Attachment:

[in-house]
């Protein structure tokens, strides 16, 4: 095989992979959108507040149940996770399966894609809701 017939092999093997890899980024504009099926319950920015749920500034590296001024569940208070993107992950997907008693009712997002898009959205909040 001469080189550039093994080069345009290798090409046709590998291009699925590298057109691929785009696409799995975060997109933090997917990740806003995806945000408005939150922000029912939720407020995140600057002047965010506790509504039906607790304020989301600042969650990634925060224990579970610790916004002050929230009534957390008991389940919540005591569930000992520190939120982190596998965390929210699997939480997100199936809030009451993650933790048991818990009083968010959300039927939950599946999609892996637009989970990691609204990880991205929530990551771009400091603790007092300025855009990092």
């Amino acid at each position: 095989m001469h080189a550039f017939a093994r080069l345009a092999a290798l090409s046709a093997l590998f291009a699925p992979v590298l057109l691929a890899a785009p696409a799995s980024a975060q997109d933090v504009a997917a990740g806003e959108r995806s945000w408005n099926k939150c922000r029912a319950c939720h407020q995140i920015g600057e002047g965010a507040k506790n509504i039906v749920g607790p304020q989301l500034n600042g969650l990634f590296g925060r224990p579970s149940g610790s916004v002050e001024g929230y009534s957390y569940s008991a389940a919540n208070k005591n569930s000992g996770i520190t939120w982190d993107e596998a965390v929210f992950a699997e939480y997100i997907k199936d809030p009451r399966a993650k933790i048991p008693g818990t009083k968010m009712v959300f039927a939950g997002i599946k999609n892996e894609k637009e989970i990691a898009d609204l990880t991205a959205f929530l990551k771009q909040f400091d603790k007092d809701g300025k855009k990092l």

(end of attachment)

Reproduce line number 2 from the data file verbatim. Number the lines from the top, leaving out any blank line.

């Protein structure tokens, strides 16, 4: 095989992979959108507040149940996770399966894609809701 017939092999093997890899980024504009099926319950920015749920500034590296001024569940208070993107992950997907008693009712997002898009959205909040 001469080189550039093994080069345009290798090409046709590998291009699925590298057109691929785009696409799995975060997109933090997917990740806003995806945000408005939150922000029912939720407020995140600057002047965010506790509504039906607790304020989301600042969650990634925060224990579970610790916004002050929230009534957390008991389940919540005591569930000992520190939120982190596998965390929210699997939480997100199936809030009451993650933790048991818990009083968010959300039927939950599946999609892996637009989970990691609204990880991205929530990551771009400091603790007092300025855009990092």